X’Zavier Bartell’s right hand hung over the timeclock for a few seconds Sunday before his left hand moved a rook on the chessboard of green and white squares.
Bartell, who wore red-framed eyeglasses and a purple shirt that said “Game on,” looked absorbed in thought. He didn’t know anyone in the room. It was his first time playing in a chess tournament, said his mother, Laira Reid. The family had just moved from the Bronx to West Hempstead and the 11-year-old only started sixth grade at George Washington School last week.
Yet without one spoken word, X’Zavier shared the same language with dozens of players in the room.
“Chess is a common language,” said Weijie “Jay” Li, 18, a Jericho High School senior and president of CHESSanity, a Jericho-based nonprofit that organized the chess-in-the-park event Sunday.
X’Zavier was among about 40 players gathered at the Holocaust Memorial and Tolerance Center of Nassau County in Glen Cove for the annual event that aims to promote the board game among youth.
CHESSanity was founded in 2014 by two Jericho brothers, Wesley and Warren Wang. Its chess-in-the-park program has been typically held outdoors at Allenwood Park in Great Neck. Organizers chose the memorial garden at the center this year so that players and their families could also tour the memorial center and learn about the Holocaust. Sunday’s event, however, had to be moved indoors due to pouring rain.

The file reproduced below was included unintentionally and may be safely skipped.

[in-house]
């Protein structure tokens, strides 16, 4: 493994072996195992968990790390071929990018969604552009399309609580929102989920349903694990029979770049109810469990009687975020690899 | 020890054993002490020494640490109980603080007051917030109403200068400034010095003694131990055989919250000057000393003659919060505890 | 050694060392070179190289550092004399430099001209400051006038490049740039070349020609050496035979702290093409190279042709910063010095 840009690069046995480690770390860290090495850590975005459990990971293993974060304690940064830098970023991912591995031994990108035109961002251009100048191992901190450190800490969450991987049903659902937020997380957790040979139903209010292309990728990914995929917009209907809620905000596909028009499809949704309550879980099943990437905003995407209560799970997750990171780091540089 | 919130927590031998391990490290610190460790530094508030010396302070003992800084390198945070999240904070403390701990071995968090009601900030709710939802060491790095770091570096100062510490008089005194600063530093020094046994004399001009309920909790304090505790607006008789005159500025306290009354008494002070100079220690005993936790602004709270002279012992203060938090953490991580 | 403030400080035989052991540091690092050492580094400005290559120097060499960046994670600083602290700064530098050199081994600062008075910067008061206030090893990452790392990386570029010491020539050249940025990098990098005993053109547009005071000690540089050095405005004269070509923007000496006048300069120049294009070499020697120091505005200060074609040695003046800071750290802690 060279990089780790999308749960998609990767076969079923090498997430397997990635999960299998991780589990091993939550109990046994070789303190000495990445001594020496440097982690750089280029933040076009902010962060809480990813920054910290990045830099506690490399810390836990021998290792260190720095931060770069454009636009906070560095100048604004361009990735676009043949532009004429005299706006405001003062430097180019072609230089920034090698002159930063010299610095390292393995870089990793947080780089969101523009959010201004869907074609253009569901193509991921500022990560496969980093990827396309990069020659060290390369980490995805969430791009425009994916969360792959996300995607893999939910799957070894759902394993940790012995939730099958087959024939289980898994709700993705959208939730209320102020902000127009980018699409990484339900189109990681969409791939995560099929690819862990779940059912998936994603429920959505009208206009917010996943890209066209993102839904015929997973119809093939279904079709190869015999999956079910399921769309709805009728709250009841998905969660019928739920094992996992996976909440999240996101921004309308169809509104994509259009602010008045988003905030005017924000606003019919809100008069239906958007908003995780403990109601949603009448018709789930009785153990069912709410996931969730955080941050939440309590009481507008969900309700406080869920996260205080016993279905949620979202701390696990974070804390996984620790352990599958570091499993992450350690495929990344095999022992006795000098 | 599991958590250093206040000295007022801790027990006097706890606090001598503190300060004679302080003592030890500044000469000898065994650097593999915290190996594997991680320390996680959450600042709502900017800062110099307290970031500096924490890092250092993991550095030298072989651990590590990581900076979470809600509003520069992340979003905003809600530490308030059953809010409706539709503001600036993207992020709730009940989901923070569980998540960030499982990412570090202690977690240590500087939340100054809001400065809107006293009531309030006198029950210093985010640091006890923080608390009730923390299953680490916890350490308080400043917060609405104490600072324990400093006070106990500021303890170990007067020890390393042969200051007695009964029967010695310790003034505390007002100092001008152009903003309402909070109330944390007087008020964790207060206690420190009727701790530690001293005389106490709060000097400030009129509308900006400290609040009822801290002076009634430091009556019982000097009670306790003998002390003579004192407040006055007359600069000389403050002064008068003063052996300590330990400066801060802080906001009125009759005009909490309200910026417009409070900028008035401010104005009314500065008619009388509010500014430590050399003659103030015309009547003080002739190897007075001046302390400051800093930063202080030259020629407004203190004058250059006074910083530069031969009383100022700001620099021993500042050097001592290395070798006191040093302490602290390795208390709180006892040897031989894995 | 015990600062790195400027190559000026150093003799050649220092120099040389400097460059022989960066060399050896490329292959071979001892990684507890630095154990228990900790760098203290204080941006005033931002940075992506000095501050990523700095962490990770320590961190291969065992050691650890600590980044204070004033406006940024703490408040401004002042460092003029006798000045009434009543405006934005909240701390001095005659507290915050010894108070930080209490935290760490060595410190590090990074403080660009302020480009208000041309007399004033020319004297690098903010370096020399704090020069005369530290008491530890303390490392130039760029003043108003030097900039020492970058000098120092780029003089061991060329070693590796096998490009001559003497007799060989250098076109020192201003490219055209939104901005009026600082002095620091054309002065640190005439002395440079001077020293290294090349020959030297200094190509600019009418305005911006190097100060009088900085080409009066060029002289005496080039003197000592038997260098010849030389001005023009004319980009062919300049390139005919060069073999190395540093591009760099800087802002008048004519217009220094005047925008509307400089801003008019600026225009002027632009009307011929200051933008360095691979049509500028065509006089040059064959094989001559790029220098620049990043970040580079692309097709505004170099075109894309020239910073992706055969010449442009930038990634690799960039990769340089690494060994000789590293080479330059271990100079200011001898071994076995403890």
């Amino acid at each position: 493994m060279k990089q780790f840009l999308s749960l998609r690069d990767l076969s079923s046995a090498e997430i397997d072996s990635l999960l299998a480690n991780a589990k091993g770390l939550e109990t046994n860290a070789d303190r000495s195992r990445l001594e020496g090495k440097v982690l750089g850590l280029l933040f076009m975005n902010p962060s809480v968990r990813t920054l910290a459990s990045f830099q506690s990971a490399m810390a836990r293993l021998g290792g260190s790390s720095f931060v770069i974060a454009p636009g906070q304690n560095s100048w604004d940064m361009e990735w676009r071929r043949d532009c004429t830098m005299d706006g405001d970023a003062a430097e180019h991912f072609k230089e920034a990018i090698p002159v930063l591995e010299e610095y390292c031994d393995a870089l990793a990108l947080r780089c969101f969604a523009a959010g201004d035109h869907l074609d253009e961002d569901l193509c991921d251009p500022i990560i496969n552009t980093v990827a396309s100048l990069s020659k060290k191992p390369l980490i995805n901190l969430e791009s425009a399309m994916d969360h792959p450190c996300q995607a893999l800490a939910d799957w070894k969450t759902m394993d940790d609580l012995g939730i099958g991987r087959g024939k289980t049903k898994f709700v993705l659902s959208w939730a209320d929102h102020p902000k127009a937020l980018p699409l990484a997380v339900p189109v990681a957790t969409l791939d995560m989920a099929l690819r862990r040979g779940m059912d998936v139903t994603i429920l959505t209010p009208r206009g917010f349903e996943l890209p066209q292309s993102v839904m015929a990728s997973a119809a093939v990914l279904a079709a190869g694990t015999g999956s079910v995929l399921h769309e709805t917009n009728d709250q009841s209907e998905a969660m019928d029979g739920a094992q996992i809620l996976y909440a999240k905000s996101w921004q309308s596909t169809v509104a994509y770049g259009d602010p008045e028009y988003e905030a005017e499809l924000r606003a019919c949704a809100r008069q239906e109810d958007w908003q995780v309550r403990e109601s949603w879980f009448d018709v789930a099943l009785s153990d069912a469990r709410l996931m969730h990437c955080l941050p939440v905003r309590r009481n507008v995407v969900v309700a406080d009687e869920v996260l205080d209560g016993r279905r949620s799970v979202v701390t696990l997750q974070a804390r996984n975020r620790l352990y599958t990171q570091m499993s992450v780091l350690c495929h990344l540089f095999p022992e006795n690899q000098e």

The young players said if people communicate to each other in one language, as in chess, that shared understanding is one way to foster connection and counter hate.
“Hope is always greater than hate,” said Michael Li, an eighth-grader at Jericho Middle School who came up with the idea to bring the event to the memorial center.
Michael, 12, no relation to Weijie Li, said he began learning about the Holocaust through books and films under the influence of his father, Guannan Li, who studied Asian history and taught history at the now-defunct Dowling College.
“It's just impressive … how the resilience of the human spirit and how hope can transcend hatred,” he said.
Sunday's players included elementary schoolchildren up to high school students. They were accompanied by parents who stood along the walls and watched.
"The young people are bringing life to the center,” said Bernie Furshpan, marketing director and a board member at the center. He’s the one who named the event “Checkmate Hate.”
“The whole point of this place is to inspire children to stand up for the right thing and to make society better for the future,” he said. “It's really their future.”